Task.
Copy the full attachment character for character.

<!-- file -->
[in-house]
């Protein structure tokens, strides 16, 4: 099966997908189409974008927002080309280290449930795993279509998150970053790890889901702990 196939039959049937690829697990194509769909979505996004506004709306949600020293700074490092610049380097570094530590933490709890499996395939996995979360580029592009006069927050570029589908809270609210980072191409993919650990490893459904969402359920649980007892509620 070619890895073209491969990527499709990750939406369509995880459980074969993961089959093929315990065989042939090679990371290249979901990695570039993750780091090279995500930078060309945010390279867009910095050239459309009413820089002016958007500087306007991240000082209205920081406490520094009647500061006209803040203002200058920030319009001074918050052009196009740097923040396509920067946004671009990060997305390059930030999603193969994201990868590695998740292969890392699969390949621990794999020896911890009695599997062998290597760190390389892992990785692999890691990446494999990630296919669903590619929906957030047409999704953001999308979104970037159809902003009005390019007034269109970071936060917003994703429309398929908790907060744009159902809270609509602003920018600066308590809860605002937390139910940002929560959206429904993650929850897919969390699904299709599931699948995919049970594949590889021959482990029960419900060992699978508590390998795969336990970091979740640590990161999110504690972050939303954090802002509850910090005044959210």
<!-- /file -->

[in-house]
């Protein structure tokens, strides 16, 4: 099966997908189409974008927002080309280290449930795993279509998150970053790890889901702990 196939039959049937690829697990194509769909979505996004506004709306949600020293700074490092610049380097570094530590933490709890499996395939996995979360580029592009006069927050570029589908809270609210980072191409993919650990490893459904969402359920649980007892509620 070619890895073209491969990527499709990750939406369509995880459980074969993961089959093929315990065989042939090679990371290249979901990695570039993750780091090279995500930078060309945010390279867009910095050239459309009413820089002016958007500087306007991240000082209205920081406490520094009647500061006209803040203002200058920030319009001074918050052009196009740097923040396509920067946004671009990060997305390059930030999603193969994201990868590695998740292969890392699969390949621990794999020896911890009695599997062998290597760190390389892992990785692999890691990446494999990630296919669903590619929906957030047409999704953001999308979104970037159809902003009005390019007034269109970071936060917003994703429309398929908790907060744009159902809270609509602003920018600066308590809860605002937390139910940002929560959206429904993650929850897919969390699904299709599931699948995919049970594949590889021959482990029960419900060992699978508590390998795969336990970091979740640590990161999110504690972050939303954090802002509850910090005044959210």